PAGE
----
Global Security Headlines

Saturday, November 6, 2010

Bienvenue Hu Jintao, Au revoir des Manifs

Sarkozy, Hu Jintao à L'Élysée Palace
Welcome Hu Jintao, Good-bye Protests
Yesterday French Presidente Nicolas Sarkozy rolled out the red carpet for the state visit of the world's most powerful man according to Forbes magazine, Chinese President Hu Jintao.

When the world's banker comes calling to talk finance, it is a champagne and caviar occasion - protesters be damned.

Freedom Exchanged for Money
The cost of the Sino-Franco $16 billion for Airbus planes and reactors - sweeping away any hint of demonstrators for Liu Xiaobo's freeedom.

Recall the Chinese dissident was awarded the 2010 Nobel Peace Prize for his ''long and non-violent struggle for fundamental human rights in China." Will Beijing release him from imprisonment to accept his prize in person?

Monsieur Sarkozy had a perfect forum to press for his freedom.

Is the freedom to protest in France now interdit? Pas de liberté?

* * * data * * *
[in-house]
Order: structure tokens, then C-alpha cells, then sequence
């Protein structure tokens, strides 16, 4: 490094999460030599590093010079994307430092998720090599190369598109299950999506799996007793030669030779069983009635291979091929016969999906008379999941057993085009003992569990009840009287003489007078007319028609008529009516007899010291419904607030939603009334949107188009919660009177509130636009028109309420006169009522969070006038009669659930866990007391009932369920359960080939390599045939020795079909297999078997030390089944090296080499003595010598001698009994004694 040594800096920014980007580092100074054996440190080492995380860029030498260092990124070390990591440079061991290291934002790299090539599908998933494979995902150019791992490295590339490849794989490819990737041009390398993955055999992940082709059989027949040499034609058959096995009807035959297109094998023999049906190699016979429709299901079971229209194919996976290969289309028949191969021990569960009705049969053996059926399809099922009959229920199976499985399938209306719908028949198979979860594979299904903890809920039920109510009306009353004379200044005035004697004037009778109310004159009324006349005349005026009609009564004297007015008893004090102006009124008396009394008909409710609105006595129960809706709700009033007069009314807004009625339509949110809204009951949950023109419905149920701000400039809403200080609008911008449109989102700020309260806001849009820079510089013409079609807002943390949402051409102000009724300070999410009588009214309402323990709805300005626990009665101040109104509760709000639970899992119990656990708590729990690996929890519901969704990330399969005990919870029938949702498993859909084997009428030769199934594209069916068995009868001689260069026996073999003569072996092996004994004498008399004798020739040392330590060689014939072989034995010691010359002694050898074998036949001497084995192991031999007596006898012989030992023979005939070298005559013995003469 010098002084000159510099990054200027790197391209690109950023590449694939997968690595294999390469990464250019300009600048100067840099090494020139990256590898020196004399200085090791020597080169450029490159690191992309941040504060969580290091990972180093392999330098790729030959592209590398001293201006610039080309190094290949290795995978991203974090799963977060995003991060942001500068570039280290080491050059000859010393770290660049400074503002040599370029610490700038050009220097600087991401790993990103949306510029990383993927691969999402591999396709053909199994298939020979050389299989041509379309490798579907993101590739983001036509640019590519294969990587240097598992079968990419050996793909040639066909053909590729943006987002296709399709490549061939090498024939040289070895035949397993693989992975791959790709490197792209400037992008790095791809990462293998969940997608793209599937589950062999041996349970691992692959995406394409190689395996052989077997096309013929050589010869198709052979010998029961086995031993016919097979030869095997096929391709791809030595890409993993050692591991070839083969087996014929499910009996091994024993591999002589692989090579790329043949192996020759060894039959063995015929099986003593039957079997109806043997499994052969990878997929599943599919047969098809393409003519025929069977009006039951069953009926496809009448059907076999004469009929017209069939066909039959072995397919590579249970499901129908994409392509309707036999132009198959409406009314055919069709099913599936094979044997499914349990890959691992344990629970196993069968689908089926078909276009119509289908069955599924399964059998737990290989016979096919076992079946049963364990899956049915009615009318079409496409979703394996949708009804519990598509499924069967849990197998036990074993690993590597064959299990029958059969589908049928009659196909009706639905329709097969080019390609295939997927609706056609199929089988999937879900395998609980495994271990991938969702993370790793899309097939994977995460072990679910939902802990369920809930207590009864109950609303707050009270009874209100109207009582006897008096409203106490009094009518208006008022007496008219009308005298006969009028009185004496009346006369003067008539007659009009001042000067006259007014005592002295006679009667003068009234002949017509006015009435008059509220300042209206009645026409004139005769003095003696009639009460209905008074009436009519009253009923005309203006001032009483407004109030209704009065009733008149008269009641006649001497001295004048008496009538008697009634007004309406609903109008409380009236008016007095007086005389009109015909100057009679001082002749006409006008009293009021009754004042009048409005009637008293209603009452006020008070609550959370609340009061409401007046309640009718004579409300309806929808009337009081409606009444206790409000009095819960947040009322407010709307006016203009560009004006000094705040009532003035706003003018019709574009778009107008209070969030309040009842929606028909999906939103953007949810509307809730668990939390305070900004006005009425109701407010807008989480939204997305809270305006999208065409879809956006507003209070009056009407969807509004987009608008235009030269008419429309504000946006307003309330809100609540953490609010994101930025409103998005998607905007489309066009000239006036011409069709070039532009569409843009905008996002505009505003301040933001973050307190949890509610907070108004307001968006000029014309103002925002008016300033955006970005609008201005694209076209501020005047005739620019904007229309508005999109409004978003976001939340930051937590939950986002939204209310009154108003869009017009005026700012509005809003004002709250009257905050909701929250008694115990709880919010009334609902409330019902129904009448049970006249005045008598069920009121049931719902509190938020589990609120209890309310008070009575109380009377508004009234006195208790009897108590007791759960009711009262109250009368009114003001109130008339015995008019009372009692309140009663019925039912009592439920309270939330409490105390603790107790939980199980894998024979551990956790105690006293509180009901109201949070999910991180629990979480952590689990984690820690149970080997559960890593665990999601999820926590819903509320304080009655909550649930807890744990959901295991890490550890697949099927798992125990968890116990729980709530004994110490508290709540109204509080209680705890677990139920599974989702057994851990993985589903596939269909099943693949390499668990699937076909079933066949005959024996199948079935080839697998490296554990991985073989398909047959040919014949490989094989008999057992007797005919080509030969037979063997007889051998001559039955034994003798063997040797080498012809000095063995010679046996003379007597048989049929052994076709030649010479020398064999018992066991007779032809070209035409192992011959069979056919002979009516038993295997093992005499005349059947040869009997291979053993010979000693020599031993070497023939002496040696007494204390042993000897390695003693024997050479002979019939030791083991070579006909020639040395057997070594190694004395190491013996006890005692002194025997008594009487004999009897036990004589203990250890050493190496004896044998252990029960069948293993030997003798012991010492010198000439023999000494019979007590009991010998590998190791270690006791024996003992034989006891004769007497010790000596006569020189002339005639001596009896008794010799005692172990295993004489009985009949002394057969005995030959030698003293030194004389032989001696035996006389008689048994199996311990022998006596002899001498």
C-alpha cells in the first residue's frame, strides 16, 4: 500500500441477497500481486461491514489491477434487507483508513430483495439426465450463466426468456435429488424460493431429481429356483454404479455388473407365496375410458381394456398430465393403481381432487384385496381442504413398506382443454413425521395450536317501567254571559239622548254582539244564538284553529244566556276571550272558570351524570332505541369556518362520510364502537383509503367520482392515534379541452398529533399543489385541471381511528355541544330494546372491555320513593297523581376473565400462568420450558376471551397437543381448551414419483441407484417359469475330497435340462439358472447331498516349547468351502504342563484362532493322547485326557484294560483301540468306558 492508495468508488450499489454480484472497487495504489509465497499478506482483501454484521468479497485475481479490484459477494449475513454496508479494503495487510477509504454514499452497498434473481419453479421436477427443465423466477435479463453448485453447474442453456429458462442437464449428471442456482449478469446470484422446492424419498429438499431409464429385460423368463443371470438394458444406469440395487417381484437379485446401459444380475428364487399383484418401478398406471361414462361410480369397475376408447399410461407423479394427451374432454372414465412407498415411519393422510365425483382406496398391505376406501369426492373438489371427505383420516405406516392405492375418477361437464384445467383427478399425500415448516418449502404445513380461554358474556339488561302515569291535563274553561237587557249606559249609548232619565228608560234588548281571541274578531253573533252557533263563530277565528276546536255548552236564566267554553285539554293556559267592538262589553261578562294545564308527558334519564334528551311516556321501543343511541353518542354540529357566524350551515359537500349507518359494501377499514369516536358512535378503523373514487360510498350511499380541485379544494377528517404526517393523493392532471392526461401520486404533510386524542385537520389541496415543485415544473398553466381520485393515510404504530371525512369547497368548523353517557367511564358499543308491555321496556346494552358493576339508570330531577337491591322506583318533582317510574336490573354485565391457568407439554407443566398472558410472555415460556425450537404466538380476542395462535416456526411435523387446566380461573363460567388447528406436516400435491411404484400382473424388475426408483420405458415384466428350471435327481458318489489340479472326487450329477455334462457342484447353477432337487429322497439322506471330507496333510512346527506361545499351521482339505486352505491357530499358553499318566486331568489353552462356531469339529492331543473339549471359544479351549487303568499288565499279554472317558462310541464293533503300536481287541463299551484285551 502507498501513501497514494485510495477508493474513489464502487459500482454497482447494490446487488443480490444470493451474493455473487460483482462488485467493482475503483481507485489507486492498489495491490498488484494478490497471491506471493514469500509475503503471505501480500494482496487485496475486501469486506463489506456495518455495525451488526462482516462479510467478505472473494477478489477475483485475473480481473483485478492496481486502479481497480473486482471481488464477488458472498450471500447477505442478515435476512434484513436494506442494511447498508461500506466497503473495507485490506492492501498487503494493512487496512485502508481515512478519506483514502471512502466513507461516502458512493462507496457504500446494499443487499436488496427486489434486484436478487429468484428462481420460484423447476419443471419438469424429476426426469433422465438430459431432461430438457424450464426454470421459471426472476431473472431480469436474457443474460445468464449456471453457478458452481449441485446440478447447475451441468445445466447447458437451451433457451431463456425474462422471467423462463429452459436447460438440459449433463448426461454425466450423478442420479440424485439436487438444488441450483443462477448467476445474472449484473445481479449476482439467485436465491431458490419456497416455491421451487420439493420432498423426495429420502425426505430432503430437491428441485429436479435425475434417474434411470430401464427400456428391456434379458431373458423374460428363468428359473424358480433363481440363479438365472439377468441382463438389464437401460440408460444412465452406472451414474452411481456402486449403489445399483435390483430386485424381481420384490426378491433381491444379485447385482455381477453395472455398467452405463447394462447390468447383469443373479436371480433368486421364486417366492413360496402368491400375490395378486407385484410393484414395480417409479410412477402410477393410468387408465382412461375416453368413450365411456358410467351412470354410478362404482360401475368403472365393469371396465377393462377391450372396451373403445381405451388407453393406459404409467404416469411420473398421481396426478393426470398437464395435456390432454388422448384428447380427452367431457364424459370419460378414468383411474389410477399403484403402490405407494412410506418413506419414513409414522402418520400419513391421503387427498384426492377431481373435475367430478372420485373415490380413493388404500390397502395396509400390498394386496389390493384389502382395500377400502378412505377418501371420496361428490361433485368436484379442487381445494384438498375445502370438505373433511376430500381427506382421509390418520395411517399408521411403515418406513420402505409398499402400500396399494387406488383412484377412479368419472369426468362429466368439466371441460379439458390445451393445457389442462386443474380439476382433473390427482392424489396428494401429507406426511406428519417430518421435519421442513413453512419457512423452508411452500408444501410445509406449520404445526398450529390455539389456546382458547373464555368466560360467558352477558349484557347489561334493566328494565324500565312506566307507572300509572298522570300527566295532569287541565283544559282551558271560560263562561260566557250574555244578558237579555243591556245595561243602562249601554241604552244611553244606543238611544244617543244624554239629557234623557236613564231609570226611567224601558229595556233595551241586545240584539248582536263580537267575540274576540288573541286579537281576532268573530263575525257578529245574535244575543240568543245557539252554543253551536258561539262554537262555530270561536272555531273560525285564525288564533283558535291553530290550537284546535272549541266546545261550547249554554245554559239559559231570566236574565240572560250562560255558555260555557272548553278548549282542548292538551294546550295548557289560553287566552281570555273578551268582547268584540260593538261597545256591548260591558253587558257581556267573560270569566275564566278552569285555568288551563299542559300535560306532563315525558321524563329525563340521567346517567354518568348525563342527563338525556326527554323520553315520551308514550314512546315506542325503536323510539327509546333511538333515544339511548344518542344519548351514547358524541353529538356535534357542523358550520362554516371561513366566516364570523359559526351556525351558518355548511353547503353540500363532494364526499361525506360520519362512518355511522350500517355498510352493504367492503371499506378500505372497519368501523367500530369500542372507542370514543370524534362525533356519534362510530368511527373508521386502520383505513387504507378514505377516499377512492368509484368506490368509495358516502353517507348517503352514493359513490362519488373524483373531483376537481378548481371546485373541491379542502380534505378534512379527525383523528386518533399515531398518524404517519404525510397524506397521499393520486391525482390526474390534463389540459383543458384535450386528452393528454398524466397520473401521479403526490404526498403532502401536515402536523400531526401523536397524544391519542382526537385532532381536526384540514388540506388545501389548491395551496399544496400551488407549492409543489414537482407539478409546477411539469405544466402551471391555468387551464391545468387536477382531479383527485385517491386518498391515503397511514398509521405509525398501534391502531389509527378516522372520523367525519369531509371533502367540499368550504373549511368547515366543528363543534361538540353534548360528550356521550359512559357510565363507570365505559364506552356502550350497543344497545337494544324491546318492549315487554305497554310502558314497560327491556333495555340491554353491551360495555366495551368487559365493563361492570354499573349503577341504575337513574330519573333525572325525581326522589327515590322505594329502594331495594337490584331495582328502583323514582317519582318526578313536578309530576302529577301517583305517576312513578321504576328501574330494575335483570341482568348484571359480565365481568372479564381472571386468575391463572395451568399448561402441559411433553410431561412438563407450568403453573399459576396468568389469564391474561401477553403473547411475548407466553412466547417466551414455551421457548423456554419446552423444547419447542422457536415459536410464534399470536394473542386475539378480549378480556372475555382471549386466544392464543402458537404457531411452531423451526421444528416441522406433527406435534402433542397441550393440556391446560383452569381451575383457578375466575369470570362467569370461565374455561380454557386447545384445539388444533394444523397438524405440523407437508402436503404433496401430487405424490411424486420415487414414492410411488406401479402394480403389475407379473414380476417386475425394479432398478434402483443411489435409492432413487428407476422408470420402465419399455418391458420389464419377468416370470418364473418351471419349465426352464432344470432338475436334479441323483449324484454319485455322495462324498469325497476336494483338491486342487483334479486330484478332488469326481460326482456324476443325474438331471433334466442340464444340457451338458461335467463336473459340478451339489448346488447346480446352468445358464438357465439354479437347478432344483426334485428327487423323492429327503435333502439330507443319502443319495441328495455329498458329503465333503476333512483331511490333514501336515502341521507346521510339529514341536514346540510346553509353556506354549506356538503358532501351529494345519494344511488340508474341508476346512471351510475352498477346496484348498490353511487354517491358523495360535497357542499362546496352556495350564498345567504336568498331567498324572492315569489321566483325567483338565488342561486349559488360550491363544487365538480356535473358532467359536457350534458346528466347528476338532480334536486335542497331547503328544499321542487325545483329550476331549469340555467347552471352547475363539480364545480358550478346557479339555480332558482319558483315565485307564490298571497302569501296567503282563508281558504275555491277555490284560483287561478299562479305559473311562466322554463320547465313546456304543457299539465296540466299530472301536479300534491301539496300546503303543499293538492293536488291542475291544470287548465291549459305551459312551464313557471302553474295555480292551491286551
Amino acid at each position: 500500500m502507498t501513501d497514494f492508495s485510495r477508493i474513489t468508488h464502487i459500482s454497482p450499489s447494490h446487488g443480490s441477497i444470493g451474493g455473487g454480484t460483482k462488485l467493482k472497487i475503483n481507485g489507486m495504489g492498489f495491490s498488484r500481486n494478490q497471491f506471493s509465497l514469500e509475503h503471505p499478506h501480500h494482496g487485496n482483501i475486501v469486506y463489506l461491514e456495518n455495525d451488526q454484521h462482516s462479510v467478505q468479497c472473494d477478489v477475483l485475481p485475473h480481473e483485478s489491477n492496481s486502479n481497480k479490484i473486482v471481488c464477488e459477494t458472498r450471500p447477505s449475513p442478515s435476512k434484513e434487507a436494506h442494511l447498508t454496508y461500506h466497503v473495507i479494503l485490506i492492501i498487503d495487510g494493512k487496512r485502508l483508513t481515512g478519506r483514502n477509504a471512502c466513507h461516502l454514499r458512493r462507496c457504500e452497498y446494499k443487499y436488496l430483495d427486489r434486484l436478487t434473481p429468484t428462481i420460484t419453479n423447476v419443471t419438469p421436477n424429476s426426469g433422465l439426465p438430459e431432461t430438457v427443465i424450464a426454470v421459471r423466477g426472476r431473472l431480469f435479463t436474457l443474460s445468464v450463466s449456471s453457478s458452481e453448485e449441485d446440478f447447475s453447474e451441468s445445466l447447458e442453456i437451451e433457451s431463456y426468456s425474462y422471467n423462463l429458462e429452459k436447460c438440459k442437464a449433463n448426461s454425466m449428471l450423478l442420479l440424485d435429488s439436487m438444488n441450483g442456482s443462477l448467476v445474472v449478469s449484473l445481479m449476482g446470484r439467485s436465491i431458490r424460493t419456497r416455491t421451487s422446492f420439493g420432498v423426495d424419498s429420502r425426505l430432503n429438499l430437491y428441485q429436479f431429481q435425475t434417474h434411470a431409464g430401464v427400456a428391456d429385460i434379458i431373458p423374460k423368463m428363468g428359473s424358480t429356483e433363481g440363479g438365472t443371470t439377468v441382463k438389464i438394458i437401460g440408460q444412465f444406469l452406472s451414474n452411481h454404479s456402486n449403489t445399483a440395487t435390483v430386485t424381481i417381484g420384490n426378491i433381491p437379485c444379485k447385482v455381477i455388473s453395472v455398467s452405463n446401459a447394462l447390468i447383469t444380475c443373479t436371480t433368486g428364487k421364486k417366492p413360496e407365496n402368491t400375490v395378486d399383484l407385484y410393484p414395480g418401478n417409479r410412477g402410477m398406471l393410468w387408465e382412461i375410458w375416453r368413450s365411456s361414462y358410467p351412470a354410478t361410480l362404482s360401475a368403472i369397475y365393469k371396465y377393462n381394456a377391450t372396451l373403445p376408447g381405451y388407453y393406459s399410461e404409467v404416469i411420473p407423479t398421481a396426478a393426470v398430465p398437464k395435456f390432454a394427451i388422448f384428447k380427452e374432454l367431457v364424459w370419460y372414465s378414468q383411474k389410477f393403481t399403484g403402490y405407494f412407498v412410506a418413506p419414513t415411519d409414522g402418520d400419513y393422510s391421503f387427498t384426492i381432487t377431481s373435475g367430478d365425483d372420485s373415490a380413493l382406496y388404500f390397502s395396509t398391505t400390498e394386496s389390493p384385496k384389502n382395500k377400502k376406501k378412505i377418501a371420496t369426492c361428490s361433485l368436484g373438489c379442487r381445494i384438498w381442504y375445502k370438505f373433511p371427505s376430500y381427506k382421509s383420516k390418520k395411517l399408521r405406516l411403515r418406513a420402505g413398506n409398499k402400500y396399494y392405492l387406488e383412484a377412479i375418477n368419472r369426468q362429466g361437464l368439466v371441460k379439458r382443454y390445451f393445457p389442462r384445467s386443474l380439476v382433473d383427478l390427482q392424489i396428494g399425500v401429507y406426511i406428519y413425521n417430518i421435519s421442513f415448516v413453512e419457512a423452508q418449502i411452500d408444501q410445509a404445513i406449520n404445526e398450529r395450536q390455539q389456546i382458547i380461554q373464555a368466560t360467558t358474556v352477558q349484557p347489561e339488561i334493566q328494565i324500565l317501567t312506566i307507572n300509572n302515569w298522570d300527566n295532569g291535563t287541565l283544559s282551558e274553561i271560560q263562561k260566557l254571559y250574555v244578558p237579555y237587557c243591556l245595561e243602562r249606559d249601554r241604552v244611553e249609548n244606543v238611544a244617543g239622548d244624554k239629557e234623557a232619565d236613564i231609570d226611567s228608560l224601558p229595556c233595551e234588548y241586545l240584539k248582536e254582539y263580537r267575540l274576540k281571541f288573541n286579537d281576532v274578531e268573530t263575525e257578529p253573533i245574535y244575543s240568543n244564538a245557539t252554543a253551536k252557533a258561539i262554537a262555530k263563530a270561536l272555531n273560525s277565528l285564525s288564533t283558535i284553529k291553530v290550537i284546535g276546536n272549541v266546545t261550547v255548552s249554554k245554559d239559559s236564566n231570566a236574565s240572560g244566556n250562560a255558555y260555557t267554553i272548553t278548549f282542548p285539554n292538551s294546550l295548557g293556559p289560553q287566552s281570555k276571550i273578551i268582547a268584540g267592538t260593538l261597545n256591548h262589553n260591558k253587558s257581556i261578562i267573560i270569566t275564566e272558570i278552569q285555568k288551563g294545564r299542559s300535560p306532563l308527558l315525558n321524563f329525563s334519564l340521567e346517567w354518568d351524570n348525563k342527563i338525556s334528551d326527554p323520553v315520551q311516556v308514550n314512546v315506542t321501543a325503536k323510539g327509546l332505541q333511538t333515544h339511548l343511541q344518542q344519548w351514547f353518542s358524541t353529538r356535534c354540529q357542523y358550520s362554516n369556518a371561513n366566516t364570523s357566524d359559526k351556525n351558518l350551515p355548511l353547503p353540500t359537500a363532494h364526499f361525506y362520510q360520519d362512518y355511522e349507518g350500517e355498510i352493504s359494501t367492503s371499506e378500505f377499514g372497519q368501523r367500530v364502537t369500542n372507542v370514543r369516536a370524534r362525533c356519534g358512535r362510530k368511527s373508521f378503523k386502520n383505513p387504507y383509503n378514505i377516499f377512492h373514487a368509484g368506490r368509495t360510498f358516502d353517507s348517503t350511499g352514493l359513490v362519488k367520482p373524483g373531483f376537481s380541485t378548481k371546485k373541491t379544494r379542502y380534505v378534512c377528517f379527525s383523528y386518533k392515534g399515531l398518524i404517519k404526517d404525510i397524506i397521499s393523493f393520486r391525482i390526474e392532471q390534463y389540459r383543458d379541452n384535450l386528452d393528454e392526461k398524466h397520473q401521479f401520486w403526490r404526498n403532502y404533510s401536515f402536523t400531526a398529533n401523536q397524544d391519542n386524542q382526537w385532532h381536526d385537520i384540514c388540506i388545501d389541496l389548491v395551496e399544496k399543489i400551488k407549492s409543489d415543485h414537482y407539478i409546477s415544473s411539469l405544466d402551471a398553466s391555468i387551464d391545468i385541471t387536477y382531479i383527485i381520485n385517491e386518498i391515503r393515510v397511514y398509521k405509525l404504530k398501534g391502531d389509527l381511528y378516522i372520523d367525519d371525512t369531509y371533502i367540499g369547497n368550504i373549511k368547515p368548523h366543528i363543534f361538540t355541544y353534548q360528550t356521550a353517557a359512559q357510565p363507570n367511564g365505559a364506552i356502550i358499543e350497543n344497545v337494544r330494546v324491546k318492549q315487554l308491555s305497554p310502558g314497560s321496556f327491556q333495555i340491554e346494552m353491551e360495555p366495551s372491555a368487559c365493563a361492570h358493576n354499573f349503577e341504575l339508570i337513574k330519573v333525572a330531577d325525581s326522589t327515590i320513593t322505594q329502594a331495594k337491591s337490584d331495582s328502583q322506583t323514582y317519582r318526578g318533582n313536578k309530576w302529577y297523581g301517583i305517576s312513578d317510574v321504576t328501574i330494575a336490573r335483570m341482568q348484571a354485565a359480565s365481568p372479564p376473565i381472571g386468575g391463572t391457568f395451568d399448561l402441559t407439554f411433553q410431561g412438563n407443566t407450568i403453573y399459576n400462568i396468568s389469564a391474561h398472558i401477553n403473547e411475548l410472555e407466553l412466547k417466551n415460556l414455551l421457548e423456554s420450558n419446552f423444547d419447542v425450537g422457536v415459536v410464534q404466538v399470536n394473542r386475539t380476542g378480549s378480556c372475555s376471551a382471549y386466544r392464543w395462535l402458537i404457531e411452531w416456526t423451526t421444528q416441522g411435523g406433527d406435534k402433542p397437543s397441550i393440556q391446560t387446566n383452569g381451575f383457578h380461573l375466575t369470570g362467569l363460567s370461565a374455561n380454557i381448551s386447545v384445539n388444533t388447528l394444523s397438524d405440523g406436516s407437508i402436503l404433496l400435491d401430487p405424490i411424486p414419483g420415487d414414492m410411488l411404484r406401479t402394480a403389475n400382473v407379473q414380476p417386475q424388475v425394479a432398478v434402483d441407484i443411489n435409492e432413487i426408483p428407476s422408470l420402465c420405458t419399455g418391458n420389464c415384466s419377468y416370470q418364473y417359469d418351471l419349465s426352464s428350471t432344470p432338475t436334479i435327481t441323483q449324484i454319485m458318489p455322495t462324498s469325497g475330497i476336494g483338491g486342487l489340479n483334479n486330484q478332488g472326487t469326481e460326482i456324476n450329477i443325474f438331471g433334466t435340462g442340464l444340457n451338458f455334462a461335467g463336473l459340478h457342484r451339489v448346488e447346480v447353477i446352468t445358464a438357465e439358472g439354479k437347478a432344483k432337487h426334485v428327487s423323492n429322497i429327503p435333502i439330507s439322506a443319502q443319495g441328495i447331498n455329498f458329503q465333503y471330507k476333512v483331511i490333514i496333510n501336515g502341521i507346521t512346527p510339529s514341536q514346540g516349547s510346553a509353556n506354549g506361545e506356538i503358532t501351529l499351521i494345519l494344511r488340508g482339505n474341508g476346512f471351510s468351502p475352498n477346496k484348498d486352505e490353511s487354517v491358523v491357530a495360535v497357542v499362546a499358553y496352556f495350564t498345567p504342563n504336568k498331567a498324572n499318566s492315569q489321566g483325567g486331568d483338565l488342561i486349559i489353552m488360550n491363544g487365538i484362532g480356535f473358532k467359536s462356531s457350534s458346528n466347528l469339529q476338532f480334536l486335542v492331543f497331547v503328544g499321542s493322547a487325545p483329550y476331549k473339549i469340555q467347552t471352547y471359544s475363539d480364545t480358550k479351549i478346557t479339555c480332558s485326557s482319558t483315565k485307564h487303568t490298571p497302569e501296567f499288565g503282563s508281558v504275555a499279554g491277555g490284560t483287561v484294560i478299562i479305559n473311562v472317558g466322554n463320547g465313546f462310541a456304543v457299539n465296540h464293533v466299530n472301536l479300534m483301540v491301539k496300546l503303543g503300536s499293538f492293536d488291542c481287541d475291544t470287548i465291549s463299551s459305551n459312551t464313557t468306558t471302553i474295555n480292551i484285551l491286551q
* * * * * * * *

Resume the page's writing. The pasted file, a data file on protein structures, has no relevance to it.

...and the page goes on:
Notice in this video how the police cracked down on a group of peaceful protesters from Reporters Without Frontiers (RSF in French), resulting in six arrests and others enroute were detained in the subway

Is this how France treats protesters for human freedom? Were the latter RSF members under police surveillance to prevent a peaceful protest?

This aggressive action is reprehensible.

Observers note a softening in Sarkozy's tone toward China after a tiff over Tibet two years ago. The French president had threatened to boycott the opening ceremony of the Beijing Olympics over China's tough Tibet policy.

When France learned to ''behave,'' the Chinese president showed up for a state visit. 

Just like during the Cold War, such ''impoliteness'' toward communist dictatorships could scuttle lucrative business deals to sustain their grubby grip on power.

What about human rights, Monsieur Sarkozy?
Thus, even inside democratic countries like La France, communist norms - protests are broken up - are enforced to carefully manage the dictator's visit in hopes of exchanging curbs on freedom for a favorable outcome of trade negotiations.

Human dignity is not for sale, however.

China's growing strength in socio-eco-politico matters on the global stage demands a greater exercise of  responsibility on its part and accountability by freedom-loving states to engage Beijing without compromising but defending principles like les droits de l'homme, Monsieur Sarkozy.

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